Many gardeners avoid cultivating gardenia bushes because of their maintenance requirements. They can be fussy, and they're very heavy feeders. Without adequate nutrition, gardenias may even refuse to bloom. The answer is a regular feeding program. It's true that gardenias demand some extra tender-loving care. On the other hand, the stunning blooming displays and heady, captivating fragrance can make it all worthwhile.
Mulch your gardenia bush with a 2- to 4-inch layer of sphagnum peat moss in early spring. The peat acts as an organic fertilizer to slowly provide the plant with a steady supply of acid, helping maintain a healthy pH level. Sphagnum peat gradually releases acid into the soil as it decomposes, making it a far superior mulch for acid-loving plants such as gardenias. Grass clippings, leaves and tree trimmings typically don't produce acidic products when they decompose.
Sprinkle iron sulfate around your gardenia until you can't see the mulch anymore. This will harmlessly prevent "iron-poor blood" in your plant. Inadequate iron levels in the soil can cause your gardenia's leaves to turn yellow. Follow the manufacturer's recommendations carefully. It's difficult to overdose with this nutritional supplement, since the ground quickly deactivates the iron molecules. A typical application is about 1 cup of iron sulfate per bushel of mulch applied.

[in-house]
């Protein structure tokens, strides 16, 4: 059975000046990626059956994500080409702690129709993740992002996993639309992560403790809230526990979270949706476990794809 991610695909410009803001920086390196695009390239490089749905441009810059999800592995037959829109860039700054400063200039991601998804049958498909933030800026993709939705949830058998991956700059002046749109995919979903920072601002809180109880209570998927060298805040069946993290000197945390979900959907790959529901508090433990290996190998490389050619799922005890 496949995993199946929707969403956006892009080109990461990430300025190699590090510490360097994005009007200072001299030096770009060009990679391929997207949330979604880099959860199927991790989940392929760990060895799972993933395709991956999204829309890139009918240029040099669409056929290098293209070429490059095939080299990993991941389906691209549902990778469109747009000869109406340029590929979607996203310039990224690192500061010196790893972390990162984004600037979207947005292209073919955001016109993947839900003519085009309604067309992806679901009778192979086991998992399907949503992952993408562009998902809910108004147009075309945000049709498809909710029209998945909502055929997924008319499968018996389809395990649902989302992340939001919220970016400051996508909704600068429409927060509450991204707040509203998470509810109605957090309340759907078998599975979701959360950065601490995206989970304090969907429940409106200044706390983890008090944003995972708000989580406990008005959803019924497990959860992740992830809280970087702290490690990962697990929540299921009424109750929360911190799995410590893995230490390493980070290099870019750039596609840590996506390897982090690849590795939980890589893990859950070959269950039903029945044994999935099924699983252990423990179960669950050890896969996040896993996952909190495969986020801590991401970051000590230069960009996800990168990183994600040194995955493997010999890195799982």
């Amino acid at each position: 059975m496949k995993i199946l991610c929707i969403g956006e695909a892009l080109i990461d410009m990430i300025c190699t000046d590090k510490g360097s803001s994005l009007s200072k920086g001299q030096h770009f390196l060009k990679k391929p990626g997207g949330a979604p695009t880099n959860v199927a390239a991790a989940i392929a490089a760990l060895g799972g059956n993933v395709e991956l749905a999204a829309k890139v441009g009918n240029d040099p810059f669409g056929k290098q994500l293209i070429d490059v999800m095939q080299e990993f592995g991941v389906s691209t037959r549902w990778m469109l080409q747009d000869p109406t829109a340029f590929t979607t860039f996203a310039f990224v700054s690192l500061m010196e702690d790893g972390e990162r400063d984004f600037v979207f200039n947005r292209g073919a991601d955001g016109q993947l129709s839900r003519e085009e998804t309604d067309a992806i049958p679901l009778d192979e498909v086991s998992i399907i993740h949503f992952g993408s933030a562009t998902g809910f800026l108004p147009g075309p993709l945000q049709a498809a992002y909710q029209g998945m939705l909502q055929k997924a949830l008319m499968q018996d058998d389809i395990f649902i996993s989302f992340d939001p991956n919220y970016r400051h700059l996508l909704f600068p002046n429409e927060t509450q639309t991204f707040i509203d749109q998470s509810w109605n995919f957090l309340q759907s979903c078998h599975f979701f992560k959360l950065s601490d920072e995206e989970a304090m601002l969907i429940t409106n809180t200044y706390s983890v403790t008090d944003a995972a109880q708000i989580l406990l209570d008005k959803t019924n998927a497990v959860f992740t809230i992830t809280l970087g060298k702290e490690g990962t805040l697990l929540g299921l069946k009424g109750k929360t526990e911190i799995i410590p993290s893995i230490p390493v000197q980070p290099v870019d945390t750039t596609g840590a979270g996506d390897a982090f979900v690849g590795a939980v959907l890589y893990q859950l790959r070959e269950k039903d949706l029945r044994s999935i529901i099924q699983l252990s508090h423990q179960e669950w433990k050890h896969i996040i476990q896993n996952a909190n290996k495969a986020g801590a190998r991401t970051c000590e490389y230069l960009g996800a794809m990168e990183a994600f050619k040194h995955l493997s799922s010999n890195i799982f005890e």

Test your gardenia's soil pH once monthly. These acid-loving plants require a pH level between 4.5 and 5.5. If the level is higher than that, the soil composition is too alkaline for healthy gardenias. They won't be able to process and utilize fertilizer. Adjust the pH as necessary to maintain the proper level.
Feed your gardenia bush a water-soluble fertilizer for blooming plants every two weeks throughout the growing season. Follow the packaging instructions carefully.
Fertilize with an acid food for azaleas once monthly from April through November. Follow the manufacturer's instructions.